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The Horseman cometh;
An Action Adventure game from Vigil Games and published by THQ, Darksiders (originally Darksiders: Wrath of War; the subtitle was dropped before the game was released) puts you in the role of War, one of the Horsemen of the Apocalypse. When the Creator gave the land of Eden to Man, the outcast Nephilim were outraged and fought the Archangels. Only four Nephilim survived: Fury, Strife, Death and War. The Charred Council made them its agents charged with maintaining the Balance Between Good and Evil: the Four Horsemen. A truce was brokered between the Kingdoms of Heaven and Hell: seven seals were created to be broken when the Kingdom of Man was ready, sparking the End War where the Four Horsemen would ride across Earth, restore the Balance and forge the pact anew.
Skip ahead to the present day, where the Earth is being pelted by a meteor storm. Only it's not meteors, but demons. The Angels' Hellguard arrive to fight them and War appears in the middle of the battle. But the other Horsemen are not there and Abaddon, leader of the Hellguard, states that neither should War since the seals weren't broken. An incredibly powerful demon appears, kills Abaddon and nearly kills War as well.
War is hauled before the Charred Council, which accuses him of starting the End War early and siding with the demons. War claims he was only answering the summons of the seals, but the seals were still intact. In lieu of being executed for violating the balance, the Charred Council agrees to send War on a Roaring Rampage of Revenge to hunt down those responsible, whether they be from Heaven or Hell.
A parallel sequel, Darksiders II, which features Death as the new playable Horseman, was released in 2012.
- Absurdly Spacious Sewer: All over. Sometimes justified as you see evidence it's an Absurdly Spacious Subway System.
- Action Command: Press B to destroy your opponent with extreme prejudice.
- Action Girl: Uriel, which is funny, since in Christian tradition Uriel is a male angel.
- After the End: While the first section of the game takes place during The End of the World as We Know It, the rest of it is afterwards.
War: How long have I been gone?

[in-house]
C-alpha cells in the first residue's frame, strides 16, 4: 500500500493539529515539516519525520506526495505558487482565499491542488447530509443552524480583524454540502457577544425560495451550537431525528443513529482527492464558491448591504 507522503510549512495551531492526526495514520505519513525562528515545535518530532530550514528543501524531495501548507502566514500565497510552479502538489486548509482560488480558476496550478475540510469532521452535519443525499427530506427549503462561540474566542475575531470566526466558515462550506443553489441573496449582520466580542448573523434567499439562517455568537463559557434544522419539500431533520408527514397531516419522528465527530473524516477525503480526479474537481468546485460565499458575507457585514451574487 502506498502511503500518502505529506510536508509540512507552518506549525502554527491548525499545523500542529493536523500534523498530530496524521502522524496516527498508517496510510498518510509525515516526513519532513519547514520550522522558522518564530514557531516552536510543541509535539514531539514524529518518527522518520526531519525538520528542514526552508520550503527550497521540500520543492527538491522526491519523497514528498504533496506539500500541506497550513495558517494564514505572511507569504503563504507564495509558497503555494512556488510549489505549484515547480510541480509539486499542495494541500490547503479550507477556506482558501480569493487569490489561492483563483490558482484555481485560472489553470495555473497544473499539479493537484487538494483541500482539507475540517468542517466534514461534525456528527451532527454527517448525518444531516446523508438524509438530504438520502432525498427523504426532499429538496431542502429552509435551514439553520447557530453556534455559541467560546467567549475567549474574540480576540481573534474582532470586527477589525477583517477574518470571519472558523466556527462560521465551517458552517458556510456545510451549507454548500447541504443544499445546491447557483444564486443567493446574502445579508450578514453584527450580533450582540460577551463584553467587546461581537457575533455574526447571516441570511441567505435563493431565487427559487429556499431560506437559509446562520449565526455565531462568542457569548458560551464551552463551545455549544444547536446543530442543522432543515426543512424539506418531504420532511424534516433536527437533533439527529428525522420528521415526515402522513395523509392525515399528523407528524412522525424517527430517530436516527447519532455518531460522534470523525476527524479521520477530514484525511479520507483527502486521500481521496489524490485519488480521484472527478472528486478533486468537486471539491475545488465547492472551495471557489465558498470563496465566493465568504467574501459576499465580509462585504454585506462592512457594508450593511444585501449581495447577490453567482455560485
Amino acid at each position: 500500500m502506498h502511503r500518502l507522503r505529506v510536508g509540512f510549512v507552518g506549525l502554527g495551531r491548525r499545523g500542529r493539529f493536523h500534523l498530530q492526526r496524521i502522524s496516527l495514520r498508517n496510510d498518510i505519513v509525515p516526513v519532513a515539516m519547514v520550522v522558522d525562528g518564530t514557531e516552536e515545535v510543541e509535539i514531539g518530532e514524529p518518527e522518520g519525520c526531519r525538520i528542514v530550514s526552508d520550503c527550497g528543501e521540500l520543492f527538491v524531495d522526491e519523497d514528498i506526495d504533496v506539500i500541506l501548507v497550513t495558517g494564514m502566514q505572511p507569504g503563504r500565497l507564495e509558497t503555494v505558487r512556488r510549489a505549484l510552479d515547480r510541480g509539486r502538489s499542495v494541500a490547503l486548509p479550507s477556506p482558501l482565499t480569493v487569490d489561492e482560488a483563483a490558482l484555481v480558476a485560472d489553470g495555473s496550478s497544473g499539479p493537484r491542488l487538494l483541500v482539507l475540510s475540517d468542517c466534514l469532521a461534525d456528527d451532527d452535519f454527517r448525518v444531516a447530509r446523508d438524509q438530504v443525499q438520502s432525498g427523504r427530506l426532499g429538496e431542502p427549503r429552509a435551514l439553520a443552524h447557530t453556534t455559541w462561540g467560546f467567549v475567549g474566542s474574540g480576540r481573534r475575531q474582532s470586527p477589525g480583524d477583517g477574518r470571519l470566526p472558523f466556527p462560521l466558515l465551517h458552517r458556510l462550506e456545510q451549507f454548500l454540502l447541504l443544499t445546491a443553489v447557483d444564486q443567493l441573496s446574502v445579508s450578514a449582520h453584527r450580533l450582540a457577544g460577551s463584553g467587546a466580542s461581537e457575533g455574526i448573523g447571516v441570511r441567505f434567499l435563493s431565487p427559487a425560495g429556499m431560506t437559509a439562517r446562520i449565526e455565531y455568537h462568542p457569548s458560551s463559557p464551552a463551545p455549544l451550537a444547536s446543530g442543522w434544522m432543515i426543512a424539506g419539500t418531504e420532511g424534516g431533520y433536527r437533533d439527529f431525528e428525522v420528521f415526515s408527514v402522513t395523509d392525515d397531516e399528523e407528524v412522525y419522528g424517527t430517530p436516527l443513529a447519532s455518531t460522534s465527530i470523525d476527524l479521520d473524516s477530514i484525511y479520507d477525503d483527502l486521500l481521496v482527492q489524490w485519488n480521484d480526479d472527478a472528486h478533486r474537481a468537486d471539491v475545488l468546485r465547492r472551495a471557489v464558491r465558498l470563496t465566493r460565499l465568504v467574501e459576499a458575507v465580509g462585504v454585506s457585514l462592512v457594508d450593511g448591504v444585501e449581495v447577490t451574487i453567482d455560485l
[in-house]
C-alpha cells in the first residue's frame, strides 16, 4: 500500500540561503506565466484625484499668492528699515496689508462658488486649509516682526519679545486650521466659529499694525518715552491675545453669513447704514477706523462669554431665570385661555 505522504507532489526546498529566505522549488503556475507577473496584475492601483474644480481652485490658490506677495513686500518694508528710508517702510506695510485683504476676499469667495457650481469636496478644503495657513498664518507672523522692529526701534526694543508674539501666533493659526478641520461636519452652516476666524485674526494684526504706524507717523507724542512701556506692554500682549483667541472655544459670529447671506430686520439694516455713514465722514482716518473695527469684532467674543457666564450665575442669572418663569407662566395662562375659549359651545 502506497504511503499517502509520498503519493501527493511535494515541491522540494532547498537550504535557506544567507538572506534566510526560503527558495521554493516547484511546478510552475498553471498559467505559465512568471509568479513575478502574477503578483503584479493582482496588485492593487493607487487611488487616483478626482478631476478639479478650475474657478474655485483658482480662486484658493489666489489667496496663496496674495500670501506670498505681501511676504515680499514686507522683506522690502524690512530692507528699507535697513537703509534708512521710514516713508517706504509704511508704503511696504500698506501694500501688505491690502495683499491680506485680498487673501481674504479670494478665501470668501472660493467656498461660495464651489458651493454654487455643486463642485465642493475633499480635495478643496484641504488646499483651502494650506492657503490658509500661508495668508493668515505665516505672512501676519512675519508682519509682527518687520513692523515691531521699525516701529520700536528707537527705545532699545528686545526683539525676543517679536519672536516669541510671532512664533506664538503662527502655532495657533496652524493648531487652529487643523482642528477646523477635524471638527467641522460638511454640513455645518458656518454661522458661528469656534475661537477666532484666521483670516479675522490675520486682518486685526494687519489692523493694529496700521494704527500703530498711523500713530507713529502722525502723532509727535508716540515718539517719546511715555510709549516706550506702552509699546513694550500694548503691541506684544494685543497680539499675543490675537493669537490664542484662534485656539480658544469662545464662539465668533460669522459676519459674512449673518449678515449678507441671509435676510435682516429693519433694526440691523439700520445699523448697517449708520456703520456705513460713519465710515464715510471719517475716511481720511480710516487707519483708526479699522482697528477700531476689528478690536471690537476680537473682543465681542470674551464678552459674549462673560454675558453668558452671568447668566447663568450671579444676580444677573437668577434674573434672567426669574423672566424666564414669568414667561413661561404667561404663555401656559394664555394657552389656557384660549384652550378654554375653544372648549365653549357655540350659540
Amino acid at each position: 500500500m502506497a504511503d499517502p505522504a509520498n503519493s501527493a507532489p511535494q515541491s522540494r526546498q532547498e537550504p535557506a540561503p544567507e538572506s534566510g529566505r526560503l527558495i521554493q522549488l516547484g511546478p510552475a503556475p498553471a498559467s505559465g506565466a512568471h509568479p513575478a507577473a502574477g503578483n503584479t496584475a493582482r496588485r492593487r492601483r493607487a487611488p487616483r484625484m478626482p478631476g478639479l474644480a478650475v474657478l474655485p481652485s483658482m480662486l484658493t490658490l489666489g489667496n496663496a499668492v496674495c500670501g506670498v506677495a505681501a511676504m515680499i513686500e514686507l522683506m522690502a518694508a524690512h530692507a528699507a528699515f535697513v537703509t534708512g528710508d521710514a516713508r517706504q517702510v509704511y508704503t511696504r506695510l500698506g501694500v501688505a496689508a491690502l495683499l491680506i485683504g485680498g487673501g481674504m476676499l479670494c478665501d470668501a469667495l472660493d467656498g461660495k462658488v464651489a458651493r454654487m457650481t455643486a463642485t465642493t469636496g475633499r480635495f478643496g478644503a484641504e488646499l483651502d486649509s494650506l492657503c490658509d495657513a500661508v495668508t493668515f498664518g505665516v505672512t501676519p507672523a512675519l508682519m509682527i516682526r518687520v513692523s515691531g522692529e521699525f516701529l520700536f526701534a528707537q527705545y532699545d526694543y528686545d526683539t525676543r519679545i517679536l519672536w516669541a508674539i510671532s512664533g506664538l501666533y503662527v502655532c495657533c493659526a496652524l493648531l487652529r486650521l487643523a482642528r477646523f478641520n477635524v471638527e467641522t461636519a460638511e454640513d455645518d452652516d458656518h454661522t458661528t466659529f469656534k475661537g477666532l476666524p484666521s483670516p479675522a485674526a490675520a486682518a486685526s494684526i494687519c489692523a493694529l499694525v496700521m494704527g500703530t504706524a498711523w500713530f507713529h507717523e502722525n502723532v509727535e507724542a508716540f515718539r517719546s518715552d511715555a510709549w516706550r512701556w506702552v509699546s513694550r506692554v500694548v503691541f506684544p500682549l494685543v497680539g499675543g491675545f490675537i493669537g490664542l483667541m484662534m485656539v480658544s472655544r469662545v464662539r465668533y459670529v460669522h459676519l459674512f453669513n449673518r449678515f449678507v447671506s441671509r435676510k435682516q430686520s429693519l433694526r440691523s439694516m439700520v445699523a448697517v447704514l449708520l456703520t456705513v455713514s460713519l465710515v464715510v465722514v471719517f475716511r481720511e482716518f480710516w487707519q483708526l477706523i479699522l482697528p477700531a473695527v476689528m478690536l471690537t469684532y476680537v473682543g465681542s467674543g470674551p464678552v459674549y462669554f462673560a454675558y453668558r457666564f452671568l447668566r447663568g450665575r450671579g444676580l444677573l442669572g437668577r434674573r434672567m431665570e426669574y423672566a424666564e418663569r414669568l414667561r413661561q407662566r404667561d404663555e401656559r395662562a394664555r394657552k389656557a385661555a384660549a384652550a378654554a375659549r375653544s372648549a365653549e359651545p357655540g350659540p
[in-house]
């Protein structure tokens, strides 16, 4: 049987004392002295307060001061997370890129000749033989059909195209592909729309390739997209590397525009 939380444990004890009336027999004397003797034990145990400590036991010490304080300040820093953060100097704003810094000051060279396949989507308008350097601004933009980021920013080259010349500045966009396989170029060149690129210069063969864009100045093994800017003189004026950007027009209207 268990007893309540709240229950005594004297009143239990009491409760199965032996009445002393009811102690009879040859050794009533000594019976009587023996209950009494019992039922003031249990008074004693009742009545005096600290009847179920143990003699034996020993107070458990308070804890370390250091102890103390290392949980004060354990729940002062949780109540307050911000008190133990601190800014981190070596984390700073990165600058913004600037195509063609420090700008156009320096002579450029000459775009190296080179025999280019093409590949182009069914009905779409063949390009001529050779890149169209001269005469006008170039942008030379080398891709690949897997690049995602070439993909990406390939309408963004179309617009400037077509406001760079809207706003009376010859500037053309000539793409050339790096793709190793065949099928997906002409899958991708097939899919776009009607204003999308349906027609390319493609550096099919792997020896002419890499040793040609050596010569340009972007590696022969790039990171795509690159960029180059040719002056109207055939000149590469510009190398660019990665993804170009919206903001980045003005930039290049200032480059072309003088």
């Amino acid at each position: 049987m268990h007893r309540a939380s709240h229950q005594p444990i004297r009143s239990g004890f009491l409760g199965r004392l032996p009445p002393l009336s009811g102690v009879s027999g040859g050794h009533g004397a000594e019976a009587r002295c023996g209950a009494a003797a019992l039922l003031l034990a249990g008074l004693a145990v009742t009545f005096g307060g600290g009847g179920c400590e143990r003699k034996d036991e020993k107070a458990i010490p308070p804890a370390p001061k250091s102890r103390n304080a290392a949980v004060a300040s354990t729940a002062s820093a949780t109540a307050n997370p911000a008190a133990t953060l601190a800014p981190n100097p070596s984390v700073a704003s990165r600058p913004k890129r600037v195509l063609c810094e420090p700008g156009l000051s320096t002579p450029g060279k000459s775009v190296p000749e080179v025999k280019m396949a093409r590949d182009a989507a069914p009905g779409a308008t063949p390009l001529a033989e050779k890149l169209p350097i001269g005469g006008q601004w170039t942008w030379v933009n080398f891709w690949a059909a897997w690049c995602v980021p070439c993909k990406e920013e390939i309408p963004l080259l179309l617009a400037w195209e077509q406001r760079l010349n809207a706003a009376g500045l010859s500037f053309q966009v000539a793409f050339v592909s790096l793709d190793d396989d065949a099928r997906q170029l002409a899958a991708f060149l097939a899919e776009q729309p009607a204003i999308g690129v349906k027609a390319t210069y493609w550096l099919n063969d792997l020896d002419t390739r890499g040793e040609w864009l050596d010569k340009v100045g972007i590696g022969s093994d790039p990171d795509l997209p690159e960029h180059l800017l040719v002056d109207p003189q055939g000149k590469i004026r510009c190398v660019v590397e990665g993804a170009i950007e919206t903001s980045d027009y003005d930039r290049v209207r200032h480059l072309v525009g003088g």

- All There in the Manual: The manual and comic books contain a lot of extra back-story not in the game.
- Anachronism Stew: There are some cars and working human-made modern machines here and there; there are also huge fortresses of doom, deserts with sand worms in them, and a lot of weird stuff that is yet to be classified.
- Justified Trope: War returns one hundred years after the apocalypse, and the earth is ruled by demons. It's only natural that they would build their own structures and such in their new world.
- And Your Reward Is A Kickass Armor: When you amass the 10 fragments of the Abyssal Armor. It is also a a very awesome powerup. You get it quite late in the game, but you can start a new game with it after obtaining it.
- Anti-Hero: War, full stop. Yeah, he pays lip service to the Balance, but Samael points out that he's really just in it for revenge against whoever is responsible for his disgrace.
- Apocalypse How: Class 4, to the point where just about the only recognizable lifeforms are crows and spiders. And the spiders might not have survived at all but are just Silitha's children.
- Artificial Limbs: According to the back story, War lost his left arm when he rebelled against the Charred Council and attempted to stab Fury, only for Death to step in the way (like that could stop Death) and Fury repaid the favor by removing the arm. Now War's got a really big metal arm in its place, not that he needs it to swing his BFS.
- The Atoner: Azrael, who feels profound guilt for his part in starting the premature Endwar that crippled the forces of Heaven, lead to Abaddon's corruption, and the extinction of humanity. He helps out War in his quest to restore the Balance knowing full well that War will likely kill him for his transgressions after matters with the Destroyer have been resolved.
- Attack Its Weak Point: Most bosses have one that must be hit in order to stun it, then you can wail away.
- Attack Reflector: Mentioned artificial left hand, which serves as buckler/gauntlet.
- Awesome but Impractical: The Mercy, a four-barrel demonic handcannon, is pretty much the weakest of your projectile weapons, even after getting the upgrades and equipping the appropriate skill boosters. The only thing it's really useful for is against the Ash-Worms (and crows).
- Balance Between Good and Evil: The Charred Council and the Horsemen are charged with maintaining this.